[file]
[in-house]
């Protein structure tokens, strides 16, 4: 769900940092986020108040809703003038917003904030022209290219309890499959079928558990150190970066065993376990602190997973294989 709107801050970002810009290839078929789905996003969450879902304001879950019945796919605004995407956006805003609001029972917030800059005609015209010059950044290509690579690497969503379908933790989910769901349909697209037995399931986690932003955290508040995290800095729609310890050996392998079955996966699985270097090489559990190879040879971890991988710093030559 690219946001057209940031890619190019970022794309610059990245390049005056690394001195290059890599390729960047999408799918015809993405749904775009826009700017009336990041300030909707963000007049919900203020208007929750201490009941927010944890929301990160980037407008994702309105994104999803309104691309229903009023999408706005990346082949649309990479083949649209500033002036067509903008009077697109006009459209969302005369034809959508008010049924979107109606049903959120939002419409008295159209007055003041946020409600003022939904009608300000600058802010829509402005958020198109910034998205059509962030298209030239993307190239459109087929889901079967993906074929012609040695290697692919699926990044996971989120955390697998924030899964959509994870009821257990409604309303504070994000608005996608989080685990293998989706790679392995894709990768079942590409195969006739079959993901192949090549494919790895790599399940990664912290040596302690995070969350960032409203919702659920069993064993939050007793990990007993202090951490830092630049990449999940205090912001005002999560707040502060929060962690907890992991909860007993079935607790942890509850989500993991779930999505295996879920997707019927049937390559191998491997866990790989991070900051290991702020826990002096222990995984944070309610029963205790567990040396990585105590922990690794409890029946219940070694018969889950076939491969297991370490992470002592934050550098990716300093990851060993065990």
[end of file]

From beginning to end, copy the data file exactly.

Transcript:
[in-house]
């Protein structure tokens, strides 16, 4: 769900940092986020108040809703003038917003904030022209290219309890499959079928558990150190970066065993376990602190997973294989 709107801050970002810009290839078929789905996003969450879902304001879950019945796919605004995407956006805003609001029972917030800059005609015209010059950044290509690579690497969503379908933790989910769901349909697209037995399931986690932003955290508040995290800095729609310890050996392998079955996966699985270097090489559990190879040879971890991988710093030559 690219946001057209940031890619190019970022794309610059990245390049005056690394001195290059890599390729960047999408799918015809993405749904775009826009700017009336990041300030909707963000007049919900203020208007929750201490009941927010944890929301990160980037407008994702309105994104999803309104691309229903009023999408706005990346082949649309990479083949649209500033002036067509903008009077697109006009459209969302005369034809959508008010049924979107109606049903959120939002419409008295159209007055003041946020409600003022939904009608300000600058802010829509402005958020198109910034998205059509962030298209030239993307190239459109087929889901079967993906074929012609040695290697692919699926990044996971989120955390697998924030899964959509994870009821257990409604309303504070994000608005996608989080685990293998989706790679392995894709990768079942590409195969006739079959993901192949090549494919790895790599399940990664912290040596302690995070969350960032409203919702659920069993064993939050007793990990007993202090951490830092630049990449999940205090912001005002999560707040502060929060962690907890992991909860007993079935607790942890509850989500993991779930999505295996879920997707019927049937390559191998491997866990790989991070900051290991702020826990002096222990995984944070309610029963205790567990040396990585105590922990690794409890029946219940070694018969889950076939491969297991370490992470002592934050550098990716300093990851060993065990």